Read-Only The database can be set to this mode if the data shouldn’t be updated.
Single User In single user mode only one user is allowed acces. In some situations it’s neccesary to perform maintenance tasks in Single mode.
Restricted User In restricted user mode only users with the sysadmin or dbcreator role  can access the database.
Offline Database is not available for access.
Emergency In Emergency mode you can use DBCC CHECKDB to bring the database back online again.
Recovery Pending If for example the logfile is damaged or corrupted, the database will be in this state. Action by the DBA is needed to resolve the error.

In SSMS2016 (SQL Server Management Studio 2016):

Database States in SQL 2016

Note: this is not an exhausting list of all the states. My advice is to check the File States Article on MSDN  for more information. Please also use Google for more advanced information about other database states like ‘Suspect’,’Recovery Pending’ etc.

For some states to enable I’ve used TSQL. Below you can find them:

CREATE DATABASE [Demo Database NAV (9-0) DB2]

CREATE DATABASE [Demo Database NAV (9-0) DB3]

CREATE DATABASE [Demo Database NAV (9-0) DB4]
ALTER DATABASE [Demo Database NAV (9-0) DB4] SET Offline

CREATE DATABASE [Demo Database NAV (9-0) DB5]
ALTER DATABASE [Demo Database NAV (9-0) DB5] SET Emergency

Configuration and personalization in NAV 2016

The Role Tailored Client (RTC) or Windows Client for Dynamics NAV 2016 has a different Role Center for each type of User. Everytime you start NAV this page will be your ‘starting point’. For example, if a user has the Profile ‘Order Processor’ then he or she will see the ‘Order Processor’ role center. So the interface is RoleTailored to the user as much as possible.  This Role Center reflects his/her tasks, views and priorities. It’s possible however to change the default ‘look and feel’ by customizing the Role Center. You could for example hide or display elements in your NAV ribbon or change the visibility of fields, actions, factboxes or fasttabs. By default personalization is enabled. It’s possible to disable personalization by adding the -disablepersonalization parameter. Example:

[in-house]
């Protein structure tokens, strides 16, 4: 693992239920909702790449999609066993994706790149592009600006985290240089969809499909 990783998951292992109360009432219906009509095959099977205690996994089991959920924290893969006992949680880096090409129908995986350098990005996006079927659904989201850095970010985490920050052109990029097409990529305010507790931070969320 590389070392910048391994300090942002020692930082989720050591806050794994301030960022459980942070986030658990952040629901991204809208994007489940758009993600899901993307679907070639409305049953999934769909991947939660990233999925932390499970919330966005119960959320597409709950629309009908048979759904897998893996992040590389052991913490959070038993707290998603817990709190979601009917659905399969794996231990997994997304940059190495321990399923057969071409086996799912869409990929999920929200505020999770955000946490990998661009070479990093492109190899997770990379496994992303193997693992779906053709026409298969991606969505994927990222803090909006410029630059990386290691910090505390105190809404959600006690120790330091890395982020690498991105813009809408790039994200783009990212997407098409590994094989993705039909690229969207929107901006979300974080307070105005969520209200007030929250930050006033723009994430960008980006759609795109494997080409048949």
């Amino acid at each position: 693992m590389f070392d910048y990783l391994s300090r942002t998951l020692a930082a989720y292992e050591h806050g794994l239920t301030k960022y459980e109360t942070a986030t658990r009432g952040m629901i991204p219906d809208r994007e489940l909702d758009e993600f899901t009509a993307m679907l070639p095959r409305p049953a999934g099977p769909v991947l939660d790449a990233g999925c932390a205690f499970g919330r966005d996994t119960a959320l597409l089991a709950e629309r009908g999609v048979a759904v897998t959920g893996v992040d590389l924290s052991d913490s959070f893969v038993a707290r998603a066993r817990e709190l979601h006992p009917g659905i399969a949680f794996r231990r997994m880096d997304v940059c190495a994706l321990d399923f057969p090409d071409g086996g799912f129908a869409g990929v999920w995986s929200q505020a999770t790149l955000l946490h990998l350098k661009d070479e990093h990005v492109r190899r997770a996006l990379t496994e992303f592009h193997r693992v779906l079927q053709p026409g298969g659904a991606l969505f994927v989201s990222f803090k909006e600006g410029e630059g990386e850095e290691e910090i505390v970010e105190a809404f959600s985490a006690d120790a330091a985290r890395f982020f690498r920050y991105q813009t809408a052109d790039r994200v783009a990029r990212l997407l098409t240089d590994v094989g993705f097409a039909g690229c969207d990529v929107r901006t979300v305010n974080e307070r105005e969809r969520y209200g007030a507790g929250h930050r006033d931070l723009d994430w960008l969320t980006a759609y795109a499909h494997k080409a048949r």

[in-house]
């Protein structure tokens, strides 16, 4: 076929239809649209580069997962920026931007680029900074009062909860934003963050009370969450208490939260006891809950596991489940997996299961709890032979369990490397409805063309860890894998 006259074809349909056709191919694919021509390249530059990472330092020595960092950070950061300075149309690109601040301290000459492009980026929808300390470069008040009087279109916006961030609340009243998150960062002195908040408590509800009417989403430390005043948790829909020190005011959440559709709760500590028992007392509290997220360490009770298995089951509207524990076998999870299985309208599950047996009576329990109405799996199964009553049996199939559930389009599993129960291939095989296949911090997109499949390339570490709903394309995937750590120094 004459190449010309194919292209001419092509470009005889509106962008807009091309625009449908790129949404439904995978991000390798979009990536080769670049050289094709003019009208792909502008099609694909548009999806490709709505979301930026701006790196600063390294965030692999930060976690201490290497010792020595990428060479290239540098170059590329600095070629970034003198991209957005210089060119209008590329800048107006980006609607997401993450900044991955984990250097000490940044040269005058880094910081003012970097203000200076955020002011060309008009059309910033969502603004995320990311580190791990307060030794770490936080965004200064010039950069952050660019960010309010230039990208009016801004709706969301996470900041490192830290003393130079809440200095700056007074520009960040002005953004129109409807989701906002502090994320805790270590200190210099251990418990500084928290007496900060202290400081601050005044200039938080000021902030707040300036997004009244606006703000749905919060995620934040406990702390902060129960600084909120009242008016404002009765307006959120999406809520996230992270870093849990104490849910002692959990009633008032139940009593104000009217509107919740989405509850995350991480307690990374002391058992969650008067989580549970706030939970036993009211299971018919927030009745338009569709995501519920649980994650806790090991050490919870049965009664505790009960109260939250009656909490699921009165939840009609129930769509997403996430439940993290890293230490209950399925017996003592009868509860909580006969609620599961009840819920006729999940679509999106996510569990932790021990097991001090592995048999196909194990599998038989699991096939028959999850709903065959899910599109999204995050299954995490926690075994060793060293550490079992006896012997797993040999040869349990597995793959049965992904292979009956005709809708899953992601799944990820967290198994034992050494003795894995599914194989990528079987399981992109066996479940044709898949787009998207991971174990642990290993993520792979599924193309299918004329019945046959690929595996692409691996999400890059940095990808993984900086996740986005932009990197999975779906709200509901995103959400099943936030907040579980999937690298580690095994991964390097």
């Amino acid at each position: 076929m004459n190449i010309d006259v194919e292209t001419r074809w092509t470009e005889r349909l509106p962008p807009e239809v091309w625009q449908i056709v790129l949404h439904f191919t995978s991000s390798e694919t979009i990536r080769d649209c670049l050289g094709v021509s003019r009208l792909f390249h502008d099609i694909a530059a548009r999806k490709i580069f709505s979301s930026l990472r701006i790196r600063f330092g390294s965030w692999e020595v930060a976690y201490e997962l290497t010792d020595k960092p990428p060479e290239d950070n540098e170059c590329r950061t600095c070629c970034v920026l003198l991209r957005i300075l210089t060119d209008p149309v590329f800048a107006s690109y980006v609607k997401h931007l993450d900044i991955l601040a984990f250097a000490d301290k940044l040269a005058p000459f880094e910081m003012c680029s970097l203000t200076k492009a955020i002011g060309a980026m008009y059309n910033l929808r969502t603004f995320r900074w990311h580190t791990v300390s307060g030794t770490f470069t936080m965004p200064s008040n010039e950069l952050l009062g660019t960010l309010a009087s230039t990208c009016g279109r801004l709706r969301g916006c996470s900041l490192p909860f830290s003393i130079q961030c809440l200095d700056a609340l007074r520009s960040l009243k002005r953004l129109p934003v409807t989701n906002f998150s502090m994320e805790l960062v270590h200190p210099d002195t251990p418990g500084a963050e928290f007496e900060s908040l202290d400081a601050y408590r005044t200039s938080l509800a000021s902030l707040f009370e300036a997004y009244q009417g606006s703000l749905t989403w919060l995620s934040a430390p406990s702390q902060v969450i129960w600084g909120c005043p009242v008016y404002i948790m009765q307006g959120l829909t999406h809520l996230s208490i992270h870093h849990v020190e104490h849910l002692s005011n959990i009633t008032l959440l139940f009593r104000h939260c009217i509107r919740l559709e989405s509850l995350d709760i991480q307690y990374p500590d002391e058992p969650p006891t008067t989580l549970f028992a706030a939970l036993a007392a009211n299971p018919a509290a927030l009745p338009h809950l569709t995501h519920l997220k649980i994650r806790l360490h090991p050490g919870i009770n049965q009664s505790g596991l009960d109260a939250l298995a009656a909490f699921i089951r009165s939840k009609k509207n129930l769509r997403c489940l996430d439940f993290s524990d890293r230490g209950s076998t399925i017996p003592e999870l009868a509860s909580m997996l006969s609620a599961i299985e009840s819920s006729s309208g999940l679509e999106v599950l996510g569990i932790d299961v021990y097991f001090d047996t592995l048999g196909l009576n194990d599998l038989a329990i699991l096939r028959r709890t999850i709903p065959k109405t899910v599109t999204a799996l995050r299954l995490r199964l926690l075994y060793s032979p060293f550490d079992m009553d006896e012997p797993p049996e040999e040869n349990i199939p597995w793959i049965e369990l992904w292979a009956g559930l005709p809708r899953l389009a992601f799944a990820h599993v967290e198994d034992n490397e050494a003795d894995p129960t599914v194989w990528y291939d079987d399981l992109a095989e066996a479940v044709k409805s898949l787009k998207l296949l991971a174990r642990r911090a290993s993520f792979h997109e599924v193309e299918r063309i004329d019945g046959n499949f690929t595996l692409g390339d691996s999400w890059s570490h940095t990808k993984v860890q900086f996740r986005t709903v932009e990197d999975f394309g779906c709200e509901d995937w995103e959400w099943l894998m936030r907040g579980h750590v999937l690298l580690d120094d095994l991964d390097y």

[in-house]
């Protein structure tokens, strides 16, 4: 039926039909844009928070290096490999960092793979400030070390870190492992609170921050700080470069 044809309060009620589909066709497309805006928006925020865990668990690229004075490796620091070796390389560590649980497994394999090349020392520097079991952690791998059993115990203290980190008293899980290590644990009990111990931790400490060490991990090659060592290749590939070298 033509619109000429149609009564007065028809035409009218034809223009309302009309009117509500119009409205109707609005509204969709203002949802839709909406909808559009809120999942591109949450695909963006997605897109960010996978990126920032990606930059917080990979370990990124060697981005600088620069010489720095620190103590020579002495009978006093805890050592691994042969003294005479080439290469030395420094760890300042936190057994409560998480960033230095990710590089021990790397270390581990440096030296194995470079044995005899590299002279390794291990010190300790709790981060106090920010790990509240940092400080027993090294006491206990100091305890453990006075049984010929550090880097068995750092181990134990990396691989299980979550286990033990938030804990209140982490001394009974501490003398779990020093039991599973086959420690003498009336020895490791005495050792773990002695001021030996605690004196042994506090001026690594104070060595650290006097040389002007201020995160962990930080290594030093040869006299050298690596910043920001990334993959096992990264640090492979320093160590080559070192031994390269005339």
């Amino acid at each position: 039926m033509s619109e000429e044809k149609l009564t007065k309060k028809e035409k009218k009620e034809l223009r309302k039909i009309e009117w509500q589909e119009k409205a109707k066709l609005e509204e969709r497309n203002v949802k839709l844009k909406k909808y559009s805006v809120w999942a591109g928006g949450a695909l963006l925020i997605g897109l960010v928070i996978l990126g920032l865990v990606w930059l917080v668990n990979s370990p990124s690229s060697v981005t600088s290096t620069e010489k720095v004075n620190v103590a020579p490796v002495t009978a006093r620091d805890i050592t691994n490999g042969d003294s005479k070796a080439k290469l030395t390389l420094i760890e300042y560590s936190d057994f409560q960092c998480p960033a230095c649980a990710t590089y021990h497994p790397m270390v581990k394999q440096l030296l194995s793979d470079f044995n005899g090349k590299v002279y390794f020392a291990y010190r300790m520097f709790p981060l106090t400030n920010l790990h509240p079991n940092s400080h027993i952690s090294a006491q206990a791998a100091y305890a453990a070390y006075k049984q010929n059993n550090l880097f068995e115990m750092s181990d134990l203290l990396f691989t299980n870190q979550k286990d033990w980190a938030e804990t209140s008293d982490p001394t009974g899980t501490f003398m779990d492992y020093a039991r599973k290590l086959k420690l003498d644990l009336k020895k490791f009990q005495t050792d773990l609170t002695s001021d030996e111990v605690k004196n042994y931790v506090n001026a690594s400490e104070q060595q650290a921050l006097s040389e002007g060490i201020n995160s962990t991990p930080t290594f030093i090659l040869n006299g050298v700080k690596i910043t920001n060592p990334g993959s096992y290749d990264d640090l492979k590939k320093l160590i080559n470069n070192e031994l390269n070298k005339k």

"C:\Program Files (x86)\Microsoft Dynamics NAV\90\RoleTailored Client\Microsoft.Dynamics.Nav.Client.exe" -disablepersonalization

Note: if you disable personalization it’s still possible to change the width of your columns for example. These settings are saved locally to ‘PersonalizationStore.xml’. This file can be found in the Appdata folder, example: ‘C:\Users\YourUsername\AppData\Roaming\Microsoft\Microsoft Dynamics NAV’. In  NAV 2009 the column width was stored in a ZUP file.